Monday, September 17, 2007

Tax reform and the Georgia Constitution

I made a mistake in my Laffer interview story, saying Gov. Sonny Perdue would need to approve of the tax reform resolution for it to pass. Constitutional referendums need a 2/3 vote in the House and Senate, but not the governor's signature. In fact, the governor is specifically forbidden from vetoing an amendment referendum.

We'll run a correction tomorrow.

But I also came across this in reading Article X of the Georgia Constitution:
Paragraph II. Proposals by the General Assembly; submission to the people. A proposal by the General Assembly to amend this Constitution or to provide for a new Constitution shall originate as a resolution in either the Senate or the House of Representatives and, if approved by two-thirds of the members to which each house is entitled in a roll-call vote entered on their respective journals, shall be submitted to the electors of the entire state at the next general election which is held in the even-numbered years.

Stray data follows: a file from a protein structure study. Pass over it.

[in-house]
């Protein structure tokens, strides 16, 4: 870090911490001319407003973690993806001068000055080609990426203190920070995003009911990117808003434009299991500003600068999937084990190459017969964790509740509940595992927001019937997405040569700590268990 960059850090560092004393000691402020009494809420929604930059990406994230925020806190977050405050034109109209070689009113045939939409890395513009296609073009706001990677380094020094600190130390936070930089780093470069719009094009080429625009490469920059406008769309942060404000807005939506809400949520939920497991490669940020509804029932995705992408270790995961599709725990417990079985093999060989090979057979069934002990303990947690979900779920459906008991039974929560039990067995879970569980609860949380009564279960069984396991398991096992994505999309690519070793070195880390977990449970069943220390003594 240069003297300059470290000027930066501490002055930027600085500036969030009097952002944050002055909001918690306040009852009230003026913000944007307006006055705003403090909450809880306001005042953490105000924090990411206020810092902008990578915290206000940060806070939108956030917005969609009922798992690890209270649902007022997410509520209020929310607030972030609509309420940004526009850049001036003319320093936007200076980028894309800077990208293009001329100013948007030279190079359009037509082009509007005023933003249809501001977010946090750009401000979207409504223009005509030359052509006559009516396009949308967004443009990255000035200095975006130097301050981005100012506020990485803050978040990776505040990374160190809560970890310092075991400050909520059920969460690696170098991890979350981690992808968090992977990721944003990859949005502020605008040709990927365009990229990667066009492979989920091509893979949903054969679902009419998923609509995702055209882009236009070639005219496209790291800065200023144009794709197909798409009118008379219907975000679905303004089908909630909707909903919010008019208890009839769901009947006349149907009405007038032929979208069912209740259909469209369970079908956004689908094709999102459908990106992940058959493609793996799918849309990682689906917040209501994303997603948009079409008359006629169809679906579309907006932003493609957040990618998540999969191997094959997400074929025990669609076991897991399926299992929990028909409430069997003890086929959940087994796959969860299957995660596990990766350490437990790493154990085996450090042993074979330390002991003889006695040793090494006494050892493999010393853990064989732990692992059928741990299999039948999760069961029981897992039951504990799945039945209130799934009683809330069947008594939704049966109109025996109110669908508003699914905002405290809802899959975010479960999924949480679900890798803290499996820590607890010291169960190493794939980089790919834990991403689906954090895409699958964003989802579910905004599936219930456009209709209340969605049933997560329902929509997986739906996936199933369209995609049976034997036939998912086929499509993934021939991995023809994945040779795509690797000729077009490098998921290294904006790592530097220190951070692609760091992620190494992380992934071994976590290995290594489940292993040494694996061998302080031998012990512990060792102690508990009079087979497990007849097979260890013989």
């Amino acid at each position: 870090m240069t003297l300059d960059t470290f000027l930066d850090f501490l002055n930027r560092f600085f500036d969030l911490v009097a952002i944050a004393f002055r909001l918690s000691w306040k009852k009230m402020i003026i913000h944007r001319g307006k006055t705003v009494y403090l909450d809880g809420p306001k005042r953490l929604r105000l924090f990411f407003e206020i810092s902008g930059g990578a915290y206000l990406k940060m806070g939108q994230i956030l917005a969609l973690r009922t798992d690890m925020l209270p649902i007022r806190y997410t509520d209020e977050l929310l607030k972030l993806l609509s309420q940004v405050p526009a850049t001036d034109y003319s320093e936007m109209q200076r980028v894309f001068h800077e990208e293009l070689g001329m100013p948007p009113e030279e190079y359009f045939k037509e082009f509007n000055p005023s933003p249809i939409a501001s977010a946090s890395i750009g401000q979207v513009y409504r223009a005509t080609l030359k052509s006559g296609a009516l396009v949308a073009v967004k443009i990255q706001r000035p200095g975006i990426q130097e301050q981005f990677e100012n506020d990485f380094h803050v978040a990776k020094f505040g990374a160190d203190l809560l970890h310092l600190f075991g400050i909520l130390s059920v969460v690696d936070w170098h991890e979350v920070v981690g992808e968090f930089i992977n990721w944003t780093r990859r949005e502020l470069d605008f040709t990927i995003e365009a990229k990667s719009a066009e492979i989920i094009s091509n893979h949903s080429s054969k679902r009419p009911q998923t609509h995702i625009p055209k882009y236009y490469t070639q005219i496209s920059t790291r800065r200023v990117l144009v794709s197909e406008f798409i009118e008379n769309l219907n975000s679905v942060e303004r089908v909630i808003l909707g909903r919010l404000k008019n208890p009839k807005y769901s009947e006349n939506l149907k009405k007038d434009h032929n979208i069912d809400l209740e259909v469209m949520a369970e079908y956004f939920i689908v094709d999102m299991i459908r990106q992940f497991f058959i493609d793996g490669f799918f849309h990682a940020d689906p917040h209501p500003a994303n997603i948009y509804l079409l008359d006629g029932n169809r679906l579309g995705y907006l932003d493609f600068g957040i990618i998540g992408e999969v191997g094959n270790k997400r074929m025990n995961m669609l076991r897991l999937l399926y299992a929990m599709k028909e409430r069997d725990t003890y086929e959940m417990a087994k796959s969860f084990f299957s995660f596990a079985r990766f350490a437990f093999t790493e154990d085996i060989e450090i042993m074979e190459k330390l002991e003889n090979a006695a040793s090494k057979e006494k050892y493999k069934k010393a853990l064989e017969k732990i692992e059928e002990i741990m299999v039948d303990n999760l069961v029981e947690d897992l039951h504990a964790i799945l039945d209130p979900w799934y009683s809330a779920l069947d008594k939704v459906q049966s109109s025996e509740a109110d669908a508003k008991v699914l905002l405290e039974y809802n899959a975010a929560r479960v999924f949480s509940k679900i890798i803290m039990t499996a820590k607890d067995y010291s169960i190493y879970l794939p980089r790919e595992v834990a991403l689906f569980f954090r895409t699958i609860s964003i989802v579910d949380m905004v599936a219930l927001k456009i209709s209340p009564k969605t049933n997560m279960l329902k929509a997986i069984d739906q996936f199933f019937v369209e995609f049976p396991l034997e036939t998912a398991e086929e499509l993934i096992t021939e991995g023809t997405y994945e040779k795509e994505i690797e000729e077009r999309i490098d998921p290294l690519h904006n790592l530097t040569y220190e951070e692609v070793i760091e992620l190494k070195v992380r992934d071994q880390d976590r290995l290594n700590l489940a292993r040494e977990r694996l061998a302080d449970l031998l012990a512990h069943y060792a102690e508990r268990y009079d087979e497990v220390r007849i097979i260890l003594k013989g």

Though no one, to my knowledge, has officially said so (and there have even been some denials) some pundits believe the Georgia Senate will offer a competing tax reform plan. But since tax law is supposed to originate in the House:
Paragraph II. Bills for revenue. All bills for raising revenue, or appropriating money, shall originate in the House of Representatives.

That has seemed to be a moot point.

Now the second cite seems to be clear - the word "all," like the word "shall," is a strong word in the law. But referendums aren't called by bills. They're called for by resolutions. Is there enough wiggle room in Article X's reference to Constitutional amendments arising in the House or Senate? Will it matter?

Insert me shrugging my shoulders and saying "I don't know."

1 comment:

Erick Erickson said...

The key is whether or not it is a bill to *raise* revenue. I think the Senate can get away with a competing tax bill by going the way of a Constitutional Amendment. At the same time, it could propose restructuring to the system that does not equate to raising revenue.